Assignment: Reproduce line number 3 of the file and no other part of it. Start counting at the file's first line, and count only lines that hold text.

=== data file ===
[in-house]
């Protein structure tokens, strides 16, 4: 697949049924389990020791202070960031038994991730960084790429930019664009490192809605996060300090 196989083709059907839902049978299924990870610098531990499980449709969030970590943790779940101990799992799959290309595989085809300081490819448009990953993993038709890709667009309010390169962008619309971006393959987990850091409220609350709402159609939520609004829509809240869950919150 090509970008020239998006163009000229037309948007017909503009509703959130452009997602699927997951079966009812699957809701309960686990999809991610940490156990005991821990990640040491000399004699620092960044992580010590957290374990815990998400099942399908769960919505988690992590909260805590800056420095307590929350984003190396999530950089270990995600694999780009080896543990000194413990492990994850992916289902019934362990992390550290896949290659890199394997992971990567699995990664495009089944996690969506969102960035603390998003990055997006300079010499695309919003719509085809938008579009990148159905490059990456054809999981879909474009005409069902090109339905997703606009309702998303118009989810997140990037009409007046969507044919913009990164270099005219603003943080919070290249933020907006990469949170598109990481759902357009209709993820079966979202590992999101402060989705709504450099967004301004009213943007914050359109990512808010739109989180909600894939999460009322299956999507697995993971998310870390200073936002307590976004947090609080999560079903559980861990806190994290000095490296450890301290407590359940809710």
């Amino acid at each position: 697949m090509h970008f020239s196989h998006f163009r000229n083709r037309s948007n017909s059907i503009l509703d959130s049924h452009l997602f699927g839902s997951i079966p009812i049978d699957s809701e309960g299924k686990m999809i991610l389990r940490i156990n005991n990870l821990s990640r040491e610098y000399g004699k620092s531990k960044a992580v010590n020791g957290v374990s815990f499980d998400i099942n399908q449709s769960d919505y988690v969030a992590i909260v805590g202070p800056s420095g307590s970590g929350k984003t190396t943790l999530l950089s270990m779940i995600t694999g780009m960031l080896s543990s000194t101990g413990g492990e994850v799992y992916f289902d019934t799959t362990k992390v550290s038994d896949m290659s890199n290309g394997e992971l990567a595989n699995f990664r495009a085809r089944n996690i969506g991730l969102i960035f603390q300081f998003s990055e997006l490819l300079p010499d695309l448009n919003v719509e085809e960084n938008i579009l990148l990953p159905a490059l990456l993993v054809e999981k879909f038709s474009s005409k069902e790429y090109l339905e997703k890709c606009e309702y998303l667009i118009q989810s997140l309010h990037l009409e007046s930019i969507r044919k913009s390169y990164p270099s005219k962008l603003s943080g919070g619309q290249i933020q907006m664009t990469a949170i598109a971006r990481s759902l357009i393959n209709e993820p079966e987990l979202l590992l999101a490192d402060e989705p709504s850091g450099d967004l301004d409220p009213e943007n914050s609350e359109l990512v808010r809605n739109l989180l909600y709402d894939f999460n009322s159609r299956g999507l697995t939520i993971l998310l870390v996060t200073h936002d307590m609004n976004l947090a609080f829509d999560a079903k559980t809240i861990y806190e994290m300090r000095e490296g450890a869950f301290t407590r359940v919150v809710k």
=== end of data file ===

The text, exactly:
């Amino acid at each position: 697949m090509h970008f020239s196989h998006f163009r000229n083709r037309s948007n017909s059907i503009l509703d959130s049924h452009l997602f699927g839902s997951i079966p009812i049978d699957s809701e309960g299924k686990m999809i991610l389990r940490i156990n005991n990870l821990s990640r040491e610098y000399g004699k620092s531990k960044a992580v010590n020791g957290v374990s815990f499980d998400i099942n399908q449709s769960d919505y988690v969030a992590i909260v805590g202070p800056s420095g307590s970590g929350k984003t190396t943790l999530l950089s270990m779940i995600t694999g780009m960031l080896s543990s000194t101990g413990g492990e994850v799992y992916f289902d019934t799959t362990k992390v550290s038994d896949m290659s890199n290309g394997e992971l990567a595989n699995f990664r495009a085809r089944n996690i969506g991730l969102i960035f603390q300081f998003s990055e997006l490819l300079p010499d695309l448009n919003v719509e085809e960084n938008i579009l990148l990953p159905a490059l990456l993993v054809e999981k879909f038709s474009s005409k069902e790429y090109l339905e997703k890709c606009e309702y998303l667009i118009q989810s997140l309010h990037l009409e007046s930019i969507r044919k913009s390169y990164p270099s005219k962008l603003s943080g919070g619309q290249i933020q907006m664009t990469a949170i598109a971006r990481s759902l357009i393959n209709e993820p079966e987990l979202l590992l999101a490192d402060e989705p709504s850091g450099d967004l301004d409220p009213e943007n914050s609350e359109l990512v808010r809605n739109l989180l909600y709402d894939f999460n009322s159609r299956g999507l697995t939520i993971l998310l870390v996060t200073h936002d307590m609004n976004l947090a609080f829509d999560a079903k559980t809240i861990y806190e994290m300090r000095e490296g450890a869950f301290t407590r359940v919150v809710k």